Kenya’s President, William Ruto, recently announced the removal of the foreign ownership rules as a condition for setting up shop in Nairobi, after successful lobbying by US tech giant, Amazon. This move has saved Airtel Kenya from being forced to sell a third of its stake to local investors, as it struggled to find Kenyan investors to buy a 30% stake.
The local ownership rule, which mandated telecoms companies to have at least 30% local ownership by 2024, has been a roadblock for big tech firms like Amazon looking to establish operations in Kenya, according to President Ruto. The policy, which President Ruto believes is detrimental to the economy by denying skilled youth opportunities for decent jobs, has been reviewed and dropped.
As the ownership rule is scrapped, the move is predicted to drive new investments into the telecoms sector, including the entry of global tech giants like Amazon, Google, and Microsoft. These companies have been steadily ramping up their investments in African countries in recent years, seeking to capitalize on expanding economies and rising internet access among the young population.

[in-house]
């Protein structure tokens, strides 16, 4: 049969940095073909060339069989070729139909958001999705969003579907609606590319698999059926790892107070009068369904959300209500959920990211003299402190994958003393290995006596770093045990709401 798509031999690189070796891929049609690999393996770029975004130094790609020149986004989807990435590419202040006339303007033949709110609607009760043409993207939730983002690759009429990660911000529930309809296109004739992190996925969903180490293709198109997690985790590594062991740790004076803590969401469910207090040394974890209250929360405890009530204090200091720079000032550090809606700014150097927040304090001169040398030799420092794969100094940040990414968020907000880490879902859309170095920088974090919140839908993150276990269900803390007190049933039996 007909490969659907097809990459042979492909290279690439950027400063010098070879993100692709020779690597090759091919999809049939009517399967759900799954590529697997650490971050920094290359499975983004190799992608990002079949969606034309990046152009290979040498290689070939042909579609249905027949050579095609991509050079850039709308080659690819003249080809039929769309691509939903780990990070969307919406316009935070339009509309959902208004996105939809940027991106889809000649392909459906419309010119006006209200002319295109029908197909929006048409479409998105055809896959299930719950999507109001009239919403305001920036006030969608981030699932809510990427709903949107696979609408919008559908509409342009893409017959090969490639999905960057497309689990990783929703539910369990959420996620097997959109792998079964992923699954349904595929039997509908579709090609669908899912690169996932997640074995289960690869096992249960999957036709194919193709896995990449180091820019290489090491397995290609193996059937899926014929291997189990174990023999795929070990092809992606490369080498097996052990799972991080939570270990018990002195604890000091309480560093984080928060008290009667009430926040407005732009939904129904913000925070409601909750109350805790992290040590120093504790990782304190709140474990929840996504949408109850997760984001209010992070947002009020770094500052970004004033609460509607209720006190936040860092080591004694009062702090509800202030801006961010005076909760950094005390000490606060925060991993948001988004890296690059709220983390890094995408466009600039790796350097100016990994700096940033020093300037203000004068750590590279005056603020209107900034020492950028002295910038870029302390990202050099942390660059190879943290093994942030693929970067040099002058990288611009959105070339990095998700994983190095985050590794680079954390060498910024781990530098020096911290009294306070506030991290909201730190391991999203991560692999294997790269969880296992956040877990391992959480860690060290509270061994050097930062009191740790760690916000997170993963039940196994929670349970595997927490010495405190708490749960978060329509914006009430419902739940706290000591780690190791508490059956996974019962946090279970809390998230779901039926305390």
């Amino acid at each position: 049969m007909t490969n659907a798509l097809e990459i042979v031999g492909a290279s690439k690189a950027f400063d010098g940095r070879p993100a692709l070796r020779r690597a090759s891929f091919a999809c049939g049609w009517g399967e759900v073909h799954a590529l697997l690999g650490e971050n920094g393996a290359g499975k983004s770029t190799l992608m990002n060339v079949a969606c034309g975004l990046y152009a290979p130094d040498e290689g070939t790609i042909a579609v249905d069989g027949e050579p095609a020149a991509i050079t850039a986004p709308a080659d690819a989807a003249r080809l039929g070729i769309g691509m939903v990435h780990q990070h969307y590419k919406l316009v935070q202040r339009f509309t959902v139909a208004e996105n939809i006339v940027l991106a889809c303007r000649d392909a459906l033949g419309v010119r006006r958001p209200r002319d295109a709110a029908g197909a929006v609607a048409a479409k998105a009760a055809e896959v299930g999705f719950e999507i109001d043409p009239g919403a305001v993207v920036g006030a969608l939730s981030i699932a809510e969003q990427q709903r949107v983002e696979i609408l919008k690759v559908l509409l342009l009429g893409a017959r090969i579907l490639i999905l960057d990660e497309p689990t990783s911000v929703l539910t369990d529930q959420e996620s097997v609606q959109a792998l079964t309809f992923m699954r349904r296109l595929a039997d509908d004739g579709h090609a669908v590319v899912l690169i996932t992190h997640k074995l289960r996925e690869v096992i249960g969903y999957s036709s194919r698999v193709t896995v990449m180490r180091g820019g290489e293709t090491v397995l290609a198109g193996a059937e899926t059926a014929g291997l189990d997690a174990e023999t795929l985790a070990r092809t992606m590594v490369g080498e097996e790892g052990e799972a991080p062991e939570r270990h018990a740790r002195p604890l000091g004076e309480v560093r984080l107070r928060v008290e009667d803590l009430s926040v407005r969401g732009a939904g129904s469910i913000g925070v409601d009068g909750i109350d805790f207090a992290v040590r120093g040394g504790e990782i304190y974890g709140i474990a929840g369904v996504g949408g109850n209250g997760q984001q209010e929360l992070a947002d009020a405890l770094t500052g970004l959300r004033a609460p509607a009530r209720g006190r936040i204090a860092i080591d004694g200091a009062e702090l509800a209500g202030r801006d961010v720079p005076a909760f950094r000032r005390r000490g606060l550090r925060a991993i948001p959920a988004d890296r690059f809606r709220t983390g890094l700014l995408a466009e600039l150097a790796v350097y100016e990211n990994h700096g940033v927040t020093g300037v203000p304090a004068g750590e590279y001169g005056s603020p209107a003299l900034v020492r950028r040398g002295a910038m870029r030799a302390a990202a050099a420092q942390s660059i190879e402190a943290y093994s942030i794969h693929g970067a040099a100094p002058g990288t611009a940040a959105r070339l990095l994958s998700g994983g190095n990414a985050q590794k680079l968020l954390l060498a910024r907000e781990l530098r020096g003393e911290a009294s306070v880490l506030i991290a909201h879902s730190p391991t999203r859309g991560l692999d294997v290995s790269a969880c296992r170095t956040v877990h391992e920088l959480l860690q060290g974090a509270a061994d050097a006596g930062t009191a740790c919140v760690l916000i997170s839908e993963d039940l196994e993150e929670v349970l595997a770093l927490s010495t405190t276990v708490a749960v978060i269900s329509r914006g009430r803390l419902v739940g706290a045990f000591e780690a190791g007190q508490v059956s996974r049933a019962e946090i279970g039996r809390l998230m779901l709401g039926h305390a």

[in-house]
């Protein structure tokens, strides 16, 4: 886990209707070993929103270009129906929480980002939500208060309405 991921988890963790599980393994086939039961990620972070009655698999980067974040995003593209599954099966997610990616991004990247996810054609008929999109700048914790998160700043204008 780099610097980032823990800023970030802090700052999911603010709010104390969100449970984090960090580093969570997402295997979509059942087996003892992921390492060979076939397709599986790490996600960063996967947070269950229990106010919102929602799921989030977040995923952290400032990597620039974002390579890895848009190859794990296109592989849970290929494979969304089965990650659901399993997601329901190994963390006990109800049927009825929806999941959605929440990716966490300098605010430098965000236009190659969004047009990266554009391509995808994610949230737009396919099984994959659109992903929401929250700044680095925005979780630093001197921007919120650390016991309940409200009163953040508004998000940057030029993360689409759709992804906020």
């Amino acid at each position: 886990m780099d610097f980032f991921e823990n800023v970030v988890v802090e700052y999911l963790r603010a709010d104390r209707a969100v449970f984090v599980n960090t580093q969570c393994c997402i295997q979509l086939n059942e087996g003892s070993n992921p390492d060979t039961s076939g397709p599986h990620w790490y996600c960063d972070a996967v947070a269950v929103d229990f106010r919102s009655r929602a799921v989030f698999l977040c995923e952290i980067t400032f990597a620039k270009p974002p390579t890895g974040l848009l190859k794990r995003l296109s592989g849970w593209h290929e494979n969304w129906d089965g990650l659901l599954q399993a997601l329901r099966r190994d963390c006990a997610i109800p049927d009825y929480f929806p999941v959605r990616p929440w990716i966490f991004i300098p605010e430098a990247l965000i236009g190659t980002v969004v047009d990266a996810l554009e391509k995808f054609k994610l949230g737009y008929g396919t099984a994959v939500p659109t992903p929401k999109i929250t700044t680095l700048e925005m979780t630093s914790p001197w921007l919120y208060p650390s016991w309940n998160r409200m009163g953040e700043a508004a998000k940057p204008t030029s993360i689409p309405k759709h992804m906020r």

The recent policy shift in Kenya is set to favor Airtel Kenya, as the telecom company had been encountering challenges in locating local investors who would be willing to purchase a 30% stake. This had been attributed to a valuation mismatch between the company and potential local investors, who had evaluated its worth based on its continued losses. In light of this, the State had extended an open-ended waiver on the local ownership rule to Airtel. The new policy is therefore expected to significantly ease Airtel’s investment prospects in the country.
With the removal of the local ownership rule, Kenya is set to attract a significant number of foreign investors, including the tech giant, Amazon. Although Amazon has previously indicated its intention to roll out its services in South Africa and Nigeria, the policy shift in Kenya could see the country become a more attractive destination for the company’s operations. This presents a unique opportunity for Kenya to establish itself as one of the leading marketplaces for Amazon in Africa.
This policy shift comes at a time when global tech giants are using Kenya, South Africa, and Nigeria as their launch pads for a bigger stake in Africa. With the removal of the ownership rule, it is expected that more tech giants will invest in Kenya, leading to job creation and economic growth.